Recently Wayne commented:
“I have been scratching around and have come across references to the Israel Dammon trial, and his connection to Ellen Harmon and James White. We did not cover this in the class I did in EG White some years ago, and am wondering what to make of it?”
Well I confess that I didn’t cover this topic in either of the classes I taught in this area this year: (SDA History & Heritage & Ministry & Message of Ellen G. White). I certainly don’t feel that I glossed over any difficult areas–I covered everything from racism in the SDA Church to Ellen White & masturbation–but you simply can’t fit every single thing in a course & the Israel Dammon trial was one thing that I did leave out.
For those who haven’t heard, information about this incident was uncovered by an ex-Adventist–Bruce Weaver, & was ultimately published in the now defunct Adventist Currents, 3:1, 1988. (If anyone has access to a complete set of these magazines , let me know, I’d love to turn them into .pdfs and make them available online, they were a response to a very important period of SDA history: the Glacier View meeting & aftermath, & have some interesting information not available elesewhere.) Weaver’s story is available on the web in a number of places, including ellenwhite.org (a non-official website).
A parallel account–and apparently an earlier one (though Weaver says that he wrote his in 1986-87)–was published in Spectrum 17:5 (1987). Spectrum published two articles: a reprint of the original account from the Piscataquis Farmer (Dover, Maine) March 7, 1845, (See here for information on the paper’s history & publication.) and a commentary and discussion by 5 SDA historians: Jonathan Butler, Ronald Graybill, Frederick Hoyt, and Rennie Schoepflin. According to Spectrum’s account, the document (the Piscataquis Farmer article) was discovered by Frederick Hoyt in about 1984, however he did not share his find until 1987.
The SDA Church’s official response (via the EGW Estate) can be found here. They make the very valid point that “none of the witnesses in the record of Israel Dammon’s trial allege any fanatical activity by 17-year-old Ellen Harmon.”
It should also be noted that Ellen White does make brief mention of some of the events in Spiritual Gifts, Vol. 2, pp. 40-42. (Available online here.) Much has been made by some concerning differences between White’s account & the Piscataquis Farmer article. See here. Judge for yourself how important many of these “contradictions” are. (Such accounts always seem to assume that the Piscataquis Farmer‘s account is 100% accurate.)
Contemporary historians generally recognize that at least part of the early Adventist Church was heavily involved in what we could call “enthusiastic religion”, and that the Dammon incident should be seen in that light.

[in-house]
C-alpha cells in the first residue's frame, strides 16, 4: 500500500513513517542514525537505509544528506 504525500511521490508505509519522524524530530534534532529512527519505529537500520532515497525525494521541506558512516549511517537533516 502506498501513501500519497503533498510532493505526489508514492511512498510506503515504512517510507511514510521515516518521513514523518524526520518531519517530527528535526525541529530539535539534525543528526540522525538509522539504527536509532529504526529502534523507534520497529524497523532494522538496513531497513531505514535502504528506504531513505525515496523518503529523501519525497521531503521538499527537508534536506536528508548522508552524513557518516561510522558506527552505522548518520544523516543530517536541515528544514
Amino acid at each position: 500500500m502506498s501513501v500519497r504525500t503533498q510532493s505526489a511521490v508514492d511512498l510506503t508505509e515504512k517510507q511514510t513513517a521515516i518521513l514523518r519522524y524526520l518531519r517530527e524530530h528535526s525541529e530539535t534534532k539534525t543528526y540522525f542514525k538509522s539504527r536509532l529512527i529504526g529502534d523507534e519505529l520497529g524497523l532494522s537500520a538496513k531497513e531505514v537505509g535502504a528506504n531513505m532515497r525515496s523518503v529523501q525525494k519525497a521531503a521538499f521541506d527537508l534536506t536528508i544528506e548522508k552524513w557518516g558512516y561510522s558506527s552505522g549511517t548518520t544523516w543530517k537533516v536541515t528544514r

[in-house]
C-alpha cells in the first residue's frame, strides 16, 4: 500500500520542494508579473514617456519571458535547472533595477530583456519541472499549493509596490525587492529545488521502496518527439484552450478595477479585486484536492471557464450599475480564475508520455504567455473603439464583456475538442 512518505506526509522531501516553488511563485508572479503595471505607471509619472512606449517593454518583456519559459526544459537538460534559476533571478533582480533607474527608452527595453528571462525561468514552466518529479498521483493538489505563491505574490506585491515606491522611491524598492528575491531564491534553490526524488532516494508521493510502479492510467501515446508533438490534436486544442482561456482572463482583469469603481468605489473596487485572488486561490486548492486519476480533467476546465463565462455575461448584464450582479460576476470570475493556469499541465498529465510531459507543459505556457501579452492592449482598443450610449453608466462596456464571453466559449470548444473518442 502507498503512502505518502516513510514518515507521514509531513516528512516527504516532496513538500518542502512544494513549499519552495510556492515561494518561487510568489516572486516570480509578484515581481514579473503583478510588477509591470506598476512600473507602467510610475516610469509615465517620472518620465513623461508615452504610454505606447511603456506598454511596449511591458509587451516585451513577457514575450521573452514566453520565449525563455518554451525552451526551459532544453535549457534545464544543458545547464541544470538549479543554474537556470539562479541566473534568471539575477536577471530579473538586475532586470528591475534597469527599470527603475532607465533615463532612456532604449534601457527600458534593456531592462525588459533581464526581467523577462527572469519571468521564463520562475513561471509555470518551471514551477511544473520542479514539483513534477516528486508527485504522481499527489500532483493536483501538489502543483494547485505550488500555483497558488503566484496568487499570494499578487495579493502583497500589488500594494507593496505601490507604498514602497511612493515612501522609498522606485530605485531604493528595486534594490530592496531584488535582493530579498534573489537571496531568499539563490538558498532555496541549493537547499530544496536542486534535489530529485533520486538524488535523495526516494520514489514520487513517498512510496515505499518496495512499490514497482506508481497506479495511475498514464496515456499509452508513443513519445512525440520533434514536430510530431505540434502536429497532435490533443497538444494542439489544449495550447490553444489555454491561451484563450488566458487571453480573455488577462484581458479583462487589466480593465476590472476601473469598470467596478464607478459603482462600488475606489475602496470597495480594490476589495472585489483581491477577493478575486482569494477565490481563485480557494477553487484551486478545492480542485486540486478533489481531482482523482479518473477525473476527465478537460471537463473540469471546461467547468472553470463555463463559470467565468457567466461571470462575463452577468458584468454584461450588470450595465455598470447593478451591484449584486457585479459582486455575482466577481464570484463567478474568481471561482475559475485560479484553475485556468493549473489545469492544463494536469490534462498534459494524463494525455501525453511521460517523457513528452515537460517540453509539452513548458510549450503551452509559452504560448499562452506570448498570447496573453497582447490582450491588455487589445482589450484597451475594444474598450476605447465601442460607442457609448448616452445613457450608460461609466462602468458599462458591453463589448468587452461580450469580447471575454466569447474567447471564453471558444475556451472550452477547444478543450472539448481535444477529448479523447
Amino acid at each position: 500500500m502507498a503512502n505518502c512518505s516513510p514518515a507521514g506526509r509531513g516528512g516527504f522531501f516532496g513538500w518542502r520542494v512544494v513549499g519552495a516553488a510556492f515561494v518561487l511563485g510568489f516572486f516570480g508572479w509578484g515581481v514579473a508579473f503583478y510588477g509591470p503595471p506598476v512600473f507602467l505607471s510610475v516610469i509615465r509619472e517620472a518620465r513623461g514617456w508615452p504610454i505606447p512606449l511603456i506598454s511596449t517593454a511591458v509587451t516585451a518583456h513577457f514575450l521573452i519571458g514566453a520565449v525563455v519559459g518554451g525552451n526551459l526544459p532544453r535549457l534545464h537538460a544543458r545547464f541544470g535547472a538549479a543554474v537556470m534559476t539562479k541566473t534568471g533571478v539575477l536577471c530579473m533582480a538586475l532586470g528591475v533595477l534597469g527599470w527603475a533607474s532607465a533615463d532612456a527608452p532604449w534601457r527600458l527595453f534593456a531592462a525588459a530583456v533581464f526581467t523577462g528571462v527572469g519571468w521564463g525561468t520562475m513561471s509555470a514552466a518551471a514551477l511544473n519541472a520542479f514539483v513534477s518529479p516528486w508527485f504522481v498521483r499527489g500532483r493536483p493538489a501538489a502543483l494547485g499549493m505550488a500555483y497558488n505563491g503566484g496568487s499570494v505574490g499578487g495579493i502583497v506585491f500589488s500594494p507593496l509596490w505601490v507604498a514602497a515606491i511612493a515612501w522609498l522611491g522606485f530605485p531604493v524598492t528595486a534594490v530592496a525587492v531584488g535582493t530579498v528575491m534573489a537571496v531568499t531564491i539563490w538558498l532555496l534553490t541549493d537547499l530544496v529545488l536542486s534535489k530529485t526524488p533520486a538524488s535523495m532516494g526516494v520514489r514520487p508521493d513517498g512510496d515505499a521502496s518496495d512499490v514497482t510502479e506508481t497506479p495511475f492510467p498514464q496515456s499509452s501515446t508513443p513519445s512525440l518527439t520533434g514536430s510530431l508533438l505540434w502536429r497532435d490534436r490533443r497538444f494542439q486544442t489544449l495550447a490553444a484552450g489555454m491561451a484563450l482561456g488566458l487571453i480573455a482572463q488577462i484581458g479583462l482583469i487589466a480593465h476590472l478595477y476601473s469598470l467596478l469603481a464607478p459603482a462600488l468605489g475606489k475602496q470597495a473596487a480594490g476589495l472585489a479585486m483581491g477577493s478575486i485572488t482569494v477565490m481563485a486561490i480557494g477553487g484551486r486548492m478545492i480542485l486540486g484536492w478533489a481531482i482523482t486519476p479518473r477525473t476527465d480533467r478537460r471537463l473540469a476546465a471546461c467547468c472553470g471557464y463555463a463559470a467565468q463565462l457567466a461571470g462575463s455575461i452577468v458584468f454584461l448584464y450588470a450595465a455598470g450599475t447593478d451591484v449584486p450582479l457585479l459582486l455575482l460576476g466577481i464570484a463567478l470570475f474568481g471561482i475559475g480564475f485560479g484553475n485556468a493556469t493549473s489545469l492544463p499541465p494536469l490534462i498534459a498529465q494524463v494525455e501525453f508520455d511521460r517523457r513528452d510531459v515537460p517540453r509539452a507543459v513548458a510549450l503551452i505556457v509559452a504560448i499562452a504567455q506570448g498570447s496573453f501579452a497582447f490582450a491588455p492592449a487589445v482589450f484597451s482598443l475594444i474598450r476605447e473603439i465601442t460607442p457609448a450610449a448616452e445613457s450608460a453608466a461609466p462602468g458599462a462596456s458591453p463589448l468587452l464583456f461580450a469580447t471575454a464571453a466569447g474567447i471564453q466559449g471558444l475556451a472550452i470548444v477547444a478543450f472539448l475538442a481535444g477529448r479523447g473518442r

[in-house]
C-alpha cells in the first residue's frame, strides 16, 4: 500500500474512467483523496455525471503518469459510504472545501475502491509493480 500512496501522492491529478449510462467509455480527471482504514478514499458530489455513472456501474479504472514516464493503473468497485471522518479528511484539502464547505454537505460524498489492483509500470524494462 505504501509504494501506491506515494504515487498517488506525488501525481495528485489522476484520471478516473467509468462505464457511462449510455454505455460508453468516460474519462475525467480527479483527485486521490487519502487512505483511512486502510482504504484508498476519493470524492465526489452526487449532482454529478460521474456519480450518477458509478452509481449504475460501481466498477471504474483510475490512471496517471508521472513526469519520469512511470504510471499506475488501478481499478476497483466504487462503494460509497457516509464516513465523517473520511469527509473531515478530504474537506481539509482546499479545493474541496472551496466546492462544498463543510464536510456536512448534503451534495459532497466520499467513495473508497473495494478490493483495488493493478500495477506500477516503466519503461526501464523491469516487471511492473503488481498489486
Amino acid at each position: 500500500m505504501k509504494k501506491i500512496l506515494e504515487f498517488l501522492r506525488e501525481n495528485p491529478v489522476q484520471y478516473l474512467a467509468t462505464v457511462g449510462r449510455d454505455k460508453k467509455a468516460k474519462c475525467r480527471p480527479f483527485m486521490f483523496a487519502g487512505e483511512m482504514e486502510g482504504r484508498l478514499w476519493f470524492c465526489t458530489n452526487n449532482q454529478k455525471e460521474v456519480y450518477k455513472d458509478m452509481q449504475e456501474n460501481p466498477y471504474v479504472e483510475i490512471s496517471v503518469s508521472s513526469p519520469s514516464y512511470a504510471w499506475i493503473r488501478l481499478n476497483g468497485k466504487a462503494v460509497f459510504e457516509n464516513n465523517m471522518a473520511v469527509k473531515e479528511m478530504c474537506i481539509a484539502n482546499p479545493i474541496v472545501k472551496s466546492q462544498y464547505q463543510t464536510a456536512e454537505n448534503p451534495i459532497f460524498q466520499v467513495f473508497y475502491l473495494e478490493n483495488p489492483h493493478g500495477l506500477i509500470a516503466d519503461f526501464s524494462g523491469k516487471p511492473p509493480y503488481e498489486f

Arthur Patrick has a helpful article: “Early Adventist Worship, Ellen White and the Holy Spirit: Preliminary Historical Perspectives” published online on the At Issue website.
Spectrum has published a review entitled “The Shouting Ellen White“, a review by A. Gregory Schneider of Ann Taves’ book: Fits, Trances, and Visions: Experiencing Religion and Explaining Experience from Wesley to James (Princeton: Princeton University Press, 1999); which is helpful if you don’t have access to Taves’ book itself.
Spectrum also published an article by Frederick Hoyt: “‘We Lifted Up Our Voices Like a Trumpet': Millerites in Portland, Maine” 17:5 (1987), p15-22; which gives some helpful background.
Another useful article–though only available online through JSTOR (most colleges & universities will have access) is Jonathan M. Butler, “Prophecy, Gender, and Culture: Ellen Gould Harmon (White) and the Roots of Seventh-Day Adventism.” Religion and American Culture 1:1 (1991): 3-29.
A final interesting reference on enthusiastic religion generally (focussing on Western New York) is Saints, Sinners and Reformers: The Burned-Over District Re-Visited by John H. Martin.
Gregory A. Schneider concludes his aforementioned review with the following words:
“Adventists informed by critical historical study of their community are as much a part of the making of Adventism as those who would demonize such study. They may use their broader, deeper knowledge of the Adventist story to help form a spirit in self and community that is in turn broader, deeper, and, we may hope, less defensive. Less defensive because our critical knowledge, if acquired and used in faith, lets us understand that our Adventist community is but one of those “earthen vessels” into which our Savior is pouring grace and favor for the world’s salvation.”
To Schneider’s statement I’d add two more quotes:
“When studying certain phases of history, particularly with reference to our movement, some fear that our faith might be weakened. Some fear that an intensive study of certain records and documents might change our viewpoint of the truth. Some are being discouraged to study too closely certain chapters of history lest they discover disquieting facts. But if truth cannot stand the test of historical research, then it is not truth. Our cause has nothing to hide, and nothing ought to be hidden from our cause. There must be a loyal and complete study of all available material.” Daniel Walther, “How Shall We Study History?” Ministry August 1939, 12.
“In reviewing our past history…I can say, Praise God! As I see what the Lord has wrought, I am filled with astonishment, and with confidence in Christ as our leader. We have nothing to fear for the future, except as we shall forget the way the Lord has lead us and his teaching in our past history.” Ellen G. White, Life Sketches, 196.
History IS important!